ASHLAND — There are two strategies on display when it comes to handling the millions of American Rescue Plan Act dollars being funneled into Ashland.
Ashland County commissioners have either spent or encumbered nearly all of its first half, while the city of Ashland continues to wait for guidance on how to use the federal money.
To review, the ARPA is a $1.9 trillion stimulus package signed into law by President Joe Biden in March 2021.
State governments are slated to receive $5.6 billion; cities with populations over 50,000 will receive $2.2 billion, cities with populations below 50,000 will get $393 million, townships will get $422 million and counties are set to receive $2.2 billion.
Ashland County received $5.2 million in June 2021, its first half of its ARPA money. The second half hit county coffers earlier this month, for a grand total of $10.4 million that can be used for government services and replacing monies lost during the COVID-19 pandemic.
That money must be appropriated by 2024 and actually spent by the end of 2026.
If you’re curious about how much money your community is getting, here’s a searchable chart:
A county document that tracks this money, set aside in county coffers as “Fund 100,” shows county commissioners have spent $933,659.18 so far. The rest hasn’t been spent — rather, it’s earmarked as “encumbered.”
Encumbrances include grant funds commissioners awarded to various communities across the county for their sewer and water projects. The village of Jeromesville, for example, has been promised $500,000 for replacing old water lines.
The largest chunk of money encumbered by commissioners is $550,000, an amount that has been promised to the Ashland County Airport Authority to build a new terminal. Commissioners have already spent $8,750 on engineering related costs.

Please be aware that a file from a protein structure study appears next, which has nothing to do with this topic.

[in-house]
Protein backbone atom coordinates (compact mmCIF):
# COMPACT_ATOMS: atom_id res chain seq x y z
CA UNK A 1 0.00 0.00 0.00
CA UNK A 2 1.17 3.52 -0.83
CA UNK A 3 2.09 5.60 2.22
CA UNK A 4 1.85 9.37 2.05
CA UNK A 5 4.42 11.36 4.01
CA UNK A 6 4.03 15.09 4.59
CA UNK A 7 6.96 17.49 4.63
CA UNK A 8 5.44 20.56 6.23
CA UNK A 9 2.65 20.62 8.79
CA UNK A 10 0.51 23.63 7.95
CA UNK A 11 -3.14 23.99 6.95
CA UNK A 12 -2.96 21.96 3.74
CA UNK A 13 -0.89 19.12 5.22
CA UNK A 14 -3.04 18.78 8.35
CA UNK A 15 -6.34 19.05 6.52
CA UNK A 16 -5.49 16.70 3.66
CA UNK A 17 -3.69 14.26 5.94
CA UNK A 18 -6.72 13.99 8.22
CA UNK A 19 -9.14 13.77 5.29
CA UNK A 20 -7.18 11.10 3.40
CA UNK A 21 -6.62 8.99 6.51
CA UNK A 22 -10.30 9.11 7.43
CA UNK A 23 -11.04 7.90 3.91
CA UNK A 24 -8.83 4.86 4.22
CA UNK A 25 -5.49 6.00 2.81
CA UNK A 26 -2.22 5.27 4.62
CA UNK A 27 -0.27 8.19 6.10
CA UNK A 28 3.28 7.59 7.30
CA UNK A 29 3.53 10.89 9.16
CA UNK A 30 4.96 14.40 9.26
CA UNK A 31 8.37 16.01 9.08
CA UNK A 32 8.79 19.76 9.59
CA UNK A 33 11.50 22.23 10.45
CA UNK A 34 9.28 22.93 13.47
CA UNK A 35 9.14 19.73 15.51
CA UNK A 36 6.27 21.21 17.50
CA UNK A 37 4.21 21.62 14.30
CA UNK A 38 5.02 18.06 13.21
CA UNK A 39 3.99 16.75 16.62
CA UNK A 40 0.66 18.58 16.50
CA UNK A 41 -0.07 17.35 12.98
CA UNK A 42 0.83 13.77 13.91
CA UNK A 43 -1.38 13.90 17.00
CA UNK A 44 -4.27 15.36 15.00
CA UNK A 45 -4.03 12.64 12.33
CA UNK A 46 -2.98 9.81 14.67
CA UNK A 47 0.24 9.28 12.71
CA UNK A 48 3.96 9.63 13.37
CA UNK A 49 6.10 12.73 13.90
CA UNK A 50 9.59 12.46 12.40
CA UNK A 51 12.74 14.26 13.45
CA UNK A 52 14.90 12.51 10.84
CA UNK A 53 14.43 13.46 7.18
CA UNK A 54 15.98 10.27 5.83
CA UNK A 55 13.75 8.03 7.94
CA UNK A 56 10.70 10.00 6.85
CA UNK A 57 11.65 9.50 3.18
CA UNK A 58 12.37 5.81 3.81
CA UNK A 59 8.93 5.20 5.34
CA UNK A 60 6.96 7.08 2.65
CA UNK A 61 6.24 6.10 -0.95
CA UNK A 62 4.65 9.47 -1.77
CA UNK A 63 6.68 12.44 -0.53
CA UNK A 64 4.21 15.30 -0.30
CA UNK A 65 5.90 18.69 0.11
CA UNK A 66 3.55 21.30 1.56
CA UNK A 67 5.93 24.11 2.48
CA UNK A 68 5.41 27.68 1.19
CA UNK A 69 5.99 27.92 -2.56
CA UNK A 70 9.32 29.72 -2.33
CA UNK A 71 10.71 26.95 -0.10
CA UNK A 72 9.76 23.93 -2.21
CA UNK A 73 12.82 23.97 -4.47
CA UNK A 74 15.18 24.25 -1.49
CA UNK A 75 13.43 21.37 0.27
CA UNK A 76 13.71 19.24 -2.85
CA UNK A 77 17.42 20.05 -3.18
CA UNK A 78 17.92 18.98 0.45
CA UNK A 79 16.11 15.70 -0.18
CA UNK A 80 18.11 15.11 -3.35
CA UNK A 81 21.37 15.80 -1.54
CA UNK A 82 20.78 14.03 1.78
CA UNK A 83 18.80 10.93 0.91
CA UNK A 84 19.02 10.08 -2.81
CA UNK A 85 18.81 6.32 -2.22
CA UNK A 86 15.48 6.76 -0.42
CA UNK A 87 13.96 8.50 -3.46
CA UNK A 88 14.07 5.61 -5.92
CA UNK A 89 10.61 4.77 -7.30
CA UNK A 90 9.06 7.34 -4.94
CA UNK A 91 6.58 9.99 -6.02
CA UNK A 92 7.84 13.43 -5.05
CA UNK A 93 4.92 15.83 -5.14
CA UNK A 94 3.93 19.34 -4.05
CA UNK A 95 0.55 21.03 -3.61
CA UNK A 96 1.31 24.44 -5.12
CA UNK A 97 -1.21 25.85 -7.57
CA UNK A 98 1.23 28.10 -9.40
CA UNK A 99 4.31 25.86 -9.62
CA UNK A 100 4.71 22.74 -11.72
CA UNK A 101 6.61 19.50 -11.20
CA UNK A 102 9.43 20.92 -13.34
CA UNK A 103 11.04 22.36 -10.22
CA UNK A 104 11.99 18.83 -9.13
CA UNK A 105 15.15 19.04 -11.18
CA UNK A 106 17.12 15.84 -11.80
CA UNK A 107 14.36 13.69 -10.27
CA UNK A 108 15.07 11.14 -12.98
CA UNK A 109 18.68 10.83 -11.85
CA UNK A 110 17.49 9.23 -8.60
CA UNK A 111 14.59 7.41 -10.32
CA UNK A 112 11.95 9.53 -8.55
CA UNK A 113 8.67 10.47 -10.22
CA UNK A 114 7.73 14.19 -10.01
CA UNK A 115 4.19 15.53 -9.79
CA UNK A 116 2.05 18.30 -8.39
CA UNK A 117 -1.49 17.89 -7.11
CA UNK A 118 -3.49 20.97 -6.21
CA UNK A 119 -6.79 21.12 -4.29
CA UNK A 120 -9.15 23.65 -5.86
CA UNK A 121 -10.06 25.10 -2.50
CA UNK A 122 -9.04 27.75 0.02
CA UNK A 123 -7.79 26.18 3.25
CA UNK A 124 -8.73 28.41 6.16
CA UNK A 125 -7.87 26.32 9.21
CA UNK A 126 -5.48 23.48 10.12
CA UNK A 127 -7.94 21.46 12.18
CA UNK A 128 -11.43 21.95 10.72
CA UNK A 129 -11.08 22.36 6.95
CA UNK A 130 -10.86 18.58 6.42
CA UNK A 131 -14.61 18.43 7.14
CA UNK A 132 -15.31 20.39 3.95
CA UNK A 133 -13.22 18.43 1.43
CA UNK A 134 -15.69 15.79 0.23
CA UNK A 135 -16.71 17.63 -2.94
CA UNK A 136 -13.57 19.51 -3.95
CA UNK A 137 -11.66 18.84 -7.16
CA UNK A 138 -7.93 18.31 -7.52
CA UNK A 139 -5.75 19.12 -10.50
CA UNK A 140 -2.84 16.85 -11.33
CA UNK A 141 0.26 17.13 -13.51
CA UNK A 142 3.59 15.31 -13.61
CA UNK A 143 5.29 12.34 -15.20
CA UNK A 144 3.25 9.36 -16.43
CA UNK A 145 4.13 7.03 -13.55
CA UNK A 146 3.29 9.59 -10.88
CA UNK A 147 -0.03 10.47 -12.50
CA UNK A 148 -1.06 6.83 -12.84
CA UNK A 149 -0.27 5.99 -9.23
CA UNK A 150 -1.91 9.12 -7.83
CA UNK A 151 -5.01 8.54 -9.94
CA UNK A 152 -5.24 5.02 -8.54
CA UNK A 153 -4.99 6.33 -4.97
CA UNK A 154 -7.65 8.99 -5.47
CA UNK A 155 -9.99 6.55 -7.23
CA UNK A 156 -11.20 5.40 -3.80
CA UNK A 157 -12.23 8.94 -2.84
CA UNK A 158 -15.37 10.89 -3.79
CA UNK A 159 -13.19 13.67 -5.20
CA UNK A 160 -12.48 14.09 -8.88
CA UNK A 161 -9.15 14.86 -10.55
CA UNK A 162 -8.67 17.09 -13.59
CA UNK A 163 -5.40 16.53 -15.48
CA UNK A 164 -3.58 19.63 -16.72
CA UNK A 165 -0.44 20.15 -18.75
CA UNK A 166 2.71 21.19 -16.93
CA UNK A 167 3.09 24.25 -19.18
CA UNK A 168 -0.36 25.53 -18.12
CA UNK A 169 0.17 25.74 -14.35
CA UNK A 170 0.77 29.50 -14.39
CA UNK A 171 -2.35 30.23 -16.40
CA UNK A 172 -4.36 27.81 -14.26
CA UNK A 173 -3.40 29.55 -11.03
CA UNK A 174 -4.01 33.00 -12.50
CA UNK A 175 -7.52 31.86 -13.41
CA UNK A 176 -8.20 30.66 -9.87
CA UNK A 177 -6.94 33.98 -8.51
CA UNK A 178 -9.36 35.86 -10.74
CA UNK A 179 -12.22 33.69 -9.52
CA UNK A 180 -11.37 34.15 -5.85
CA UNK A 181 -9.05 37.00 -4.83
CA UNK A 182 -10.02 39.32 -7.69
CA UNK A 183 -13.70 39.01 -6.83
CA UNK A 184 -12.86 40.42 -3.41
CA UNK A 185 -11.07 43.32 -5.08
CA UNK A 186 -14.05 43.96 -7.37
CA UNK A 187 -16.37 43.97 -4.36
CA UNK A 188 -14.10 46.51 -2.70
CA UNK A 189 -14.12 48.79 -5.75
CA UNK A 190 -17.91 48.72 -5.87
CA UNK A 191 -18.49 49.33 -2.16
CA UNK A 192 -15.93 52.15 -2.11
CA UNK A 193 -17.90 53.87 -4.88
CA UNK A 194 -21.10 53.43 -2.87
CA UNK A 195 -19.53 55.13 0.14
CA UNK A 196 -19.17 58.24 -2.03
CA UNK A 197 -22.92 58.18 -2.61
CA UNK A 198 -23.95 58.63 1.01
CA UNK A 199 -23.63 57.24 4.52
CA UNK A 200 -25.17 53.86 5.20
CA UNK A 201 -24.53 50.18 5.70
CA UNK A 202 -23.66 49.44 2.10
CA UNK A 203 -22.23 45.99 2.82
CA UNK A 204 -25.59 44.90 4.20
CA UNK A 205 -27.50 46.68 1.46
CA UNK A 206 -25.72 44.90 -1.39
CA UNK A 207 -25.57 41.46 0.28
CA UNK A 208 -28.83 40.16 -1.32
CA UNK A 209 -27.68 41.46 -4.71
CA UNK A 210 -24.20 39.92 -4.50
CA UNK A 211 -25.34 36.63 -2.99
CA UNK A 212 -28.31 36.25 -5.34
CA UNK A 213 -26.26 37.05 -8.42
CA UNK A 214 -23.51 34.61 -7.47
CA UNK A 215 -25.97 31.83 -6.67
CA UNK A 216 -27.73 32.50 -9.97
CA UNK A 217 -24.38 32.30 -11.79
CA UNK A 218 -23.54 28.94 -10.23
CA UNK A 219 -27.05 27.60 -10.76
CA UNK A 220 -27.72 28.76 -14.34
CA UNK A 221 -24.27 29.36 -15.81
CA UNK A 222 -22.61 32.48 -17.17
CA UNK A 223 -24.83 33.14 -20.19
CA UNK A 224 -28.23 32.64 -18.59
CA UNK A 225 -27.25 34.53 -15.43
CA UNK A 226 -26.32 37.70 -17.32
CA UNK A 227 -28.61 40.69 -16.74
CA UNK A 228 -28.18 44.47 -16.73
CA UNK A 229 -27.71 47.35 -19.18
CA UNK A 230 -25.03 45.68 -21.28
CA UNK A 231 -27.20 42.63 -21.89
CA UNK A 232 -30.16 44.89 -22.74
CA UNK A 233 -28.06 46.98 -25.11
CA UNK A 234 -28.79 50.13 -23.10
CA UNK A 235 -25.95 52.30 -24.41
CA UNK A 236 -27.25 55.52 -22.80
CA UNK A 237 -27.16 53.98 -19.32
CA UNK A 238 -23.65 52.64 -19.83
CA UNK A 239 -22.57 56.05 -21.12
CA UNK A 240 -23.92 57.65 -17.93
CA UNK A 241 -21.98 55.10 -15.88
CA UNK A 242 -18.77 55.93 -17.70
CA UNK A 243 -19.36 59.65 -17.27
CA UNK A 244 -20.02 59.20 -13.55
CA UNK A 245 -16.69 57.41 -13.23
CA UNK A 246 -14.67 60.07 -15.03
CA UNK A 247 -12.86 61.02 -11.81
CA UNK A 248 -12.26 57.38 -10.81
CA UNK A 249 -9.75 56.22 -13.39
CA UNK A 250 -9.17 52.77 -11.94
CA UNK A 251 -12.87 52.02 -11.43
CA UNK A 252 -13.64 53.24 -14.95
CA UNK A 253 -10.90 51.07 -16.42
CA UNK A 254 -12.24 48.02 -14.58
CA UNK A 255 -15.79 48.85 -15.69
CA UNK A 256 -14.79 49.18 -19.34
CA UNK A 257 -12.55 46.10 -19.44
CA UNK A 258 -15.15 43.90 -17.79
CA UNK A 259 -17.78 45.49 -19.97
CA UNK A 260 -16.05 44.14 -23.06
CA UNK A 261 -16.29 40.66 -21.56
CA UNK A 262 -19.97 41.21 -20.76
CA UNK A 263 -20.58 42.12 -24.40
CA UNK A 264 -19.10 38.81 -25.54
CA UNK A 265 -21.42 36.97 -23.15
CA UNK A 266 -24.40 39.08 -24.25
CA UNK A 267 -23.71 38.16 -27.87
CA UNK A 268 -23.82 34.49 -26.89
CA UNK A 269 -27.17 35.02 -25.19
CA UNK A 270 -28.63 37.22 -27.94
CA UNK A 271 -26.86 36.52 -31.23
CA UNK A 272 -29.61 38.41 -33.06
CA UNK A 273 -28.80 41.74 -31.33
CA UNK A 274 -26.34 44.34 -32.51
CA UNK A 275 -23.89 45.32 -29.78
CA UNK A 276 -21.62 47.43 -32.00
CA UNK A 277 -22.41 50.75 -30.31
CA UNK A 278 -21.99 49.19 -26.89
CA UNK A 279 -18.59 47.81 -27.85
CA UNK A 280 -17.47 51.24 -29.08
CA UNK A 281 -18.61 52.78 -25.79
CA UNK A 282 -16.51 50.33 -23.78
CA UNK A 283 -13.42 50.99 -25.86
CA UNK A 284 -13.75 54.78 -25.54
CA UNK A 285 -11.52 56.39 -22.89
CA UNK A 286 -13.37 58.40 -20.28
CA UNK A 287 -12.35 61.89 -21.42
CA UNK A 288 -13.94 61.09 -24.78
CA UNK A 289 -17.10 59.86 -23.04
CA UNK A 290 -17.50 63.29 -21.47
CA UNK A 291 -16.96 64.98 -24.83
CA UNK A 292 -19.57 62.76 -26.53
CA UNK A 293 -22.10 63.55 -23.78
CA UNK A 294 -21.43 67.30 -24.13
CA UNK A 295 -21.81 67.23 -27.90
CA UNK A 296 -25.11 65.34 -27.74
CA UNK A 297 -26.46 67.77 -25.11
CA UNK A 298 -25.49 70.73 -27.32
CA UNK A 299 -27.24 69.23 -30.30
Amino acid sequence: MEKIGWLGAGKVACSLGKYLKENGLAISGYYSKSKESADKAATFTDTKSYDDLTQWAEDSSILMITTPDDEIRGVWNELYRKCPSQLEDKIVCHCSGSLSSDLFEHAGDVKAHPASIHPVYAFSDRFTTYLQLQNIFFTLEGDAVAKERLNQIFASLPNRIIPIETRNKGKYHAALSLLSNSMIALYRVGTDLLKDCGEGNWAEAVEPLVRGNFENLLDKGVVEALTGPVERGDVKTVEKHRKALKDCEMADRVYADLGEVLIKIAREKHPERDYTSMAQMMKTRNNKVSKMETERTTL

The county received its second half of ARPA money on June 10, according to the document:
The only money that has been encumbered from that chunk of money is the commissioners’ $500,000 pledge to the Community Improvement Corporation of Ashland. The plan is for that money to be donated to the Women’s Fund for the establishment of a new childcare facility.
That leaves $4,785,185.25 left for Ashland County commissioners to spend by 2026.
The city of Ashland received its first half of ARPA money, $1,061,913.87, last summer. It has yet to receive the second half.
Ashland officials originally expected an ARPA allocation of $3.98 million. That figure was cut in half when Ohio lawmakers diverted funds going to cities with populations less than 50,000 to include townships.
As a result, the city will receive $2.1 million total.
The money, which the city has set aside in its own separate account, has not been spent. It hasn’t even been encumbered.
“We’re reading the requirements of what you can and cannot use this for,” said Larry Paxton, the city’s financial director.
Paxton said city officials have discussed different possibilities on how to use the money. Ideas include reimbursing the city for money lost during the COVID-19 pandemic and using said money for city infrastructure needs.
“So we’re de-cyphering the rules and regulations on what you can and can’t use it on,” Paxton said.
Ashland has not received its second half of ARPA money, Paxton said. But it did receive $4,382.91, a payment made to the city as surplus leftover from other jurisdictions, he said.
That means the city currently has a grand total of $1,066,425.51 in ARPA money.
Ashland is slated to receive its second half soon.
A previous version of this story stated the Ashland County Board of Commissioners had earmarked $541,250 for the Airport Authority.